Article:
Next year’s snowdrops? Get them now. Even before the snow melts, they spread with gay abandon and can be transplanted while in bloom. (Does this explain England’s national obsession?) If someone gives you a flowering clump, you can plant your own snowdrop carpet. It’s instant gratification:
Photographs by Kendra Wilson.
Above: Beg, borrow, but try not to steal….People with large drifts of snowdrops should be happy to share them. If not, buy them now in the green—with flowers and leaves attached. If you are given a clump, plant it as is, in a moist spot with some shade.
For US gardeners: retail might be the best choice as not all the neighbors have snowdrops. We can get next year’s Galanthus Elwesii from White Flower Farm; 25 bulbs for $16.95 (shipped for fall planting).
Above: Do not let your snowdrops dry out after planting. Dried out bulbs—in the ground or in a bag—are not ideal. Moisture is.
Above: Drifts of snowdrops (galanthus nivalis) cover escarpments and valley floors all over the Painswick Rococo Garden in Gloucestershire. If you have established clumps in your garden, divide them now: dig up, split, dig in.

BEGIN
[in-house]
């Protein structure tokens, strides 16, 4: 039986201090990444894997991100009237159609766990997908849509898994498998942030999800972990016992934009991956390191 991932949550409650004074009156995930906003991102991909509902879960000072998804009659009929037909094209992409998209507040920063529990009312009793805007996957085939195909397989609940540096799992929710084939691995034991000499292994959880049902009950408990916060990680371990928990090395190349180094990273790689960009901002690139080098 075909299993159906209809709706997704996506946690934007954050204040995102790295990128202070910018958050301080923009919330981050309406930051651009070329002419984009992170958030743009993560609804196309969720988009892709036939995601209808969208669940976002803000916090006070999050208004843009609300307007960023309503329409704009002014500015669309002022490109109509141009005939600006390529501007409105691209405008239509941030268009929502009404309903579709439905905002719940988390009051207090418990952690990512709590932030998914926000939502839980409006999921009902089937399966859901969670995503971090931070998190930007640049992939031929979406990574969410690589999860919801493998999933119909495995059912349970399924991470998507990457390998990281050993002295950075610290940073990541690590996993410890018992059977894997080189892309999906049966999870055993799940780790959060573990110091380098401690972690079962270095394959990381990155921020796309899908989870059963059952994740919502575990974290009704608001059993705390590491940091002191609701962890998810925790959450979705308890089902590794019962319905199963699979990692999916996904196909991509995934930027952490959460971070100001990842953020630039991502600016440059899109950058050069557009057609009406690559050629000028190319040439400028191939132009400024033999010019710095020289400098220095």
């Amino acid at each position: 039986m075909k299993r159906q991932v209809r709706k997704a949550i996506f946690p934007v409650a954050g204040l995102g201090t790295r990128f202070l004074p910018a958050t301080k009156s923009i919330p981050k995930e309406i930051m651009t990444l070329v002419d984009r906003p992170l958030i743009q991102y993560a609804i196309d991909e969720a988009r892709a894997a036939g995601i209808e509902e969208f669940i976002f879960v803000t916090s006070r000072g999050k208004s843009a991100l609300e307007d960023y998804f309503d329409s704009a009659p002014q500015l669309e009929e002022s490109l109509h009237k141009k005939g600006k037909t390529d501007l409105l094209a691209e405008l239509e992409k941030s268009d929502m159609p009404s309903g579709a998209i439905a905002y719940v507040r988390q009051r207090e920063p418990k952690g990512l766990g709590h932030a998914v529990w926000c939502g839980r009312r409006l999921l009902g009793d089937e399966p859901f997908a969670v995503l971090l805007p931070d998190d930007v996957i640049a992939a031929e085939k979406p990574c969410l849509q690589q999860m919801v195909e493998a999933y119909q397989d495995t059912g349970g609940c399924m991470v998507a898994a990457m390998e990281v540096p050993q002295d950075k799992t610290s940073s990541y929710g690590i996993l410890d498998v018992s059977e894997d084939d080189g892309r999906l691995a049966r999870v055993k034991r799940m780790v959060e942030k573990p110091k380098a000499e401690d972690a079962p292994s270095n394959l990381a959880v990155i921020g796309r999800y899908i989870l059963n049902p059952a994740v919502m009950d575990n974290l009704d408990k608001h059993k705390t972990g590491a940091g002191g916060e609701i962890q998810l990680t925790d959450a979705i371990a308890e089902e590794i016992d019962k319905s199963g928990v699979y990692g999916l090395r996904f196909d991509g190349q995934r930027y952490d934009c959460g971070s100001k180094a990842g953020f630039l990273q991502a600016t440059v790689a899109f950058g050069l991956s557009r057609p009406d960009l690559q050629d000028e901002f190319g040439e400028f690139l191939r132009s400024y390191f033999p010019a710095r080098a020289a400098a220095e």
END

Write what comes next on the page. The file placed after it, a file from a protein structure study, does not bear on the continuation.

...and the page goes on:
Above: Snowdrops may be increased by division or by seed, with the help of ants. The green seed pod above the flower continues to grow after pollination and will hit the ground as the plant weakens. The spreading of seed needs little encouragement in a woodland setting like this. The beauty of dividing clumps in flower is that you can see what you are doing. They will look perfectly respectable if you don’t forget to look after them (if it is dry, that is).
Above: Galanthophiles are people who enthusiastically collect snowdrops but they share other traits, such as infinite patience and sometimes great rewards. These two qualities are linked. It can take years of nurturing to develop a good stock from seed. Last year a single bulb was sold on Ebay for £725 (the equivalent of $1,138 US at the time). Why was it so special? See World’s Most Expensive Snowdrop.
Above: The garden at Painswick is home to many different varieties, but Galanthus Atkinsii (available for £3 per bulb with a minimum order of 10 from Pottertons Nursery) takes pride of place. Originally bred by retired nurseryman George Atkins (who lived in a cottage on the estate), it is a large, early-flowering variety.
Above: The Eagle House at Painswick overlooks the garden in the valley below and was built in the early 18th century, in the Rococo style. It was not a universally popular design movement: One critic describes the follies here as “pompous,” intended for “vulgar” assignations. They are perfect for gazing out on acres and acres of snowdrops.
Above: Galanthus Atkinsii (ten bulbs for £18 from Broadleigh Gardens), intent on colonizing every nook and cranny.
For more, see How to Plant Spring Bulbs.